Change is key to frog survival

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Science  30 Mar 2018:
Vol. 359, Issue 6383, pp. 1458-1459
DOI: 10.1126/science.aat1996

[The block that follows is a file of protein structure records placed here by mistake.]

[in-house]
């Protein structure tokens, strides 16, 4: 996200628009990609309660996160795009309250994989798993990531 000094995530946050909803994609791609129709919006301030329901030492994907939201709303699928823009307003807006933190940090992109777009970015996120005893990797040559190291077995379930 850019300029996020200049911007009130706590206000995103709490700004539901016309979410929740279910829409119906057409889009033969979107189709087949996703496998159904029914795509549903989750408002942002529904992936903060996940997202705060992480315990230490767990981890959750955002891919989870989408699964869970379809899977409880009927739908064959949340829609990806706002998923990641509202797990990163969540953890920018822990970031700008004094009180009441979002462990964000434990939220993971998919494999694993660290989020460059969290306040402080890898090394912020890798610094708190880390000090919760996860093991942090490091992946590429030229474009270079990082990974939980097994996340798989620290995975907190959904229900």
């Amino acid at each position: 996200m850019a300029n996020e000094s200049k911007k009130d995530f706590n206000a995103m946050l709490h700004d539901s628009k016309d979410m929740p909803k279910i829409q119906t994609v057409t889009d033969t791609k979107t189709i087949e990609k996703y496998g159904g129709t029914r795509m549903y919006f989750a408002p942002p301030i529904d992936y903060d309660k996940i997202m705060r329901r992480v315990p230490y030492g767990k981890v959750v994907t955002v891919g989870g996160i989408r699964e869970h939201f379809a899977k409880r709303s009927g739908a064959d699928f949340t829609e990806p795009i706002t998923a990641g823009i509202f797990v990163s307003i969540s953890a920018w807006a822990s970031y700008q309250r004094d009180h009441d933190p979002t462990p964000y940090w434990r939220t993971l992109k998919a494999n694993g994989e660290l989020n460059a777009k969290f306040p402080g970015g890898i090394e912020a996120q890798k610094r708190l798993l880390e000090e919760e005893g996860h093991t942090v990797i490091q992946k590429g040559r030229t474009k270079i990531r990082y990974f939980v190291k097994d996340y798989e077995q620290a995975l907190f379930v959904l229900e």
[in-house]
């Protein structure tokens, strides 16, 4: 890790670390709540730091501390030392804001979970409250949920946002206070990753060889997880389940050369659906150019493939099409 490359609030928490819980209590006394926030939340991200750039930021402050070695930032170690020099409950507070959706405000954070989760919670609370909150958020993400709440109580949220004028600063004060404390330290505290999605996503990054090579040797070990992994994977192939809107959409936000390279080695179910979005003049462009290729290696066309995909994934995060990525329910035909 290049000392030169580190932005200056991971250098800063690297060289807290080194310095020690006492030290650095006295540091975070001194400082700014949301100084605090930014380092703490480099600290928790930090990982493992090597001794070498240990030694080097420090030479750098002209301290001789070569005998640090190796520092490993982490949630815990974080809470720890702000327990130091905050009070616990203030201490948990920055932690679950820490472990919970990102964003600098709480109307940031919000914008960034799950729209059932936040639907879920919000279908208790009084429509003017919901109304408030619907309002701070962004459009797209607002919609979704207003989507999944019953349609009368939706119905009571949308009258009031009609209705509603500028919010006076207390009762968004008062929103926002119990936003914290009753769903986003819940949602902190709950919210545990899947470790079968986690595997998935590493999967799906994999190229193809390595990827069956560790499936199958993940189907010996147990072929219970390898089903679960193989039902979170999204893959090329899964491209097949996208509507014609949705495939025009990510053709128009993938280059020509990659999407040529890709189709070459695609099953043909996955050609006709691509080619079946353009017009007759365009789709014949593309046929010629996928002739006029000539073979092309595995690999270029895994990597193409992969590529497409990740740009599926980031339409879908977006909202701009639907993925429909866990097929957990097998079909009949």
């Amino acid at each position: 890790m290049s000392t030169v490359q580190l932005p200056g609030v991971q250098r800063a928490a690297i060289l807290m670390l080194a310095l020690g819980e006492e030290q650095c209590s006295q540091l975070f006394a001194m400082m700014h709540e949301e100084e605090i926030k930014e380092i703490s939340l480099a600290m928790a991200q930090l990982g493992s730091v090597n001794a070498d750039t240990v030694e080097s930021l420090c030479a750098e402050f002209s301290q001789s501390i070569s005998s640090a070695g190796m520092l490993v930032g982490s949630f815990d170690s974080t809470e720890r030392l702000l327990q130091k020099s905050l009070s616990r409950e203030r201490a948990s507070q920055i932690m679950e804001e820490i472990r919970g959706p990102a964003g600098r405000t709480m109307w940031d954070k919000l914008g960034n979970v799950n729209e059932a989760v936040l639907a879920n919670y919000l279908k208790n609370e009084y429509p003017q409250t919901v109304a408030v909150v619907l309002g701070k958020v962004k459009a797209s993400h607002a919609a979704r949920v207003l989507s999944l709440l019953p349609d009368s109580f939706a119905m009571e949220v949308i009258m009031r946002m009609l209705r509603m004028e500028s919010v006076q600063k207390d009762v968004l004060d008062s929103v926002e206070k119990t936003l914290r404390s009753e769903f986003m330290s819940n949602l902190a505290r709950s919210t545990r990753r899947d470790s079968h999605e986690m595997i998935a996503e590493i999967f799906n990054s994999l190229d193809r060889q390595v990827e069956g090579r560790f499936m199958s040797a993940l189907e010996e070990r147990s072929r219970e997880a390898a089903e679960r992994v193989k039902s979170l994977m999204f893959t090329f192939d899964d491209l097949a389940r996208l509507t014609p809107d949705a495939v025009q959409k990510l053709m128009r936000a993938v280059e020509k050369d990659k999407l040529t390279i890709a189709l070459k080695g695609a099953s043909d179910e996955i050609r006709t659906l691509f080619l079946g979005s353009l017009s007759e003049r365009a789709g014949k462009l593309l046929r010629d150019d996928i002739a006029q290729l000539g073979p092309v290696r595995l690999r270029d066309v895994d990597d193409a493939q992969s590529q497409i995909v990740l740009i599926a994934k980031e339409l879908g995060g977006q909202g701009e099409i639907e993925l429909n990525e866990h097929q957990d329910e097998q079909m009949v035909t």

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Outbreaks of infectious wildlife diseases often reduce host population size, but rarely cause extinction. An exception is the ongoing global decline of amphibians (1). A pathogenic chytrid fungus, Batrachochytrium dendrobatidis (Bd), may affect amphibian species little to not at all, predictably reduce population size, or have a role in extinction (2). On page 1517 of this issue, Voyles et al. (3) report that at three sites in Panamá, amphibian population sizes declined substantially, and most species went missing after the chytrid fungus emerged in their habitats. However, other frog species survived as Bd became endemic (see the figure). Only 9 frog species to date (∼12% of species before the fungus arrived) returned to population levels approaching those estimated before Bd emerged (4). Voyles et al. show that the frog species that recovered did so as a result of changes in their traits and not due to a decrease in Bd's pathogenicity.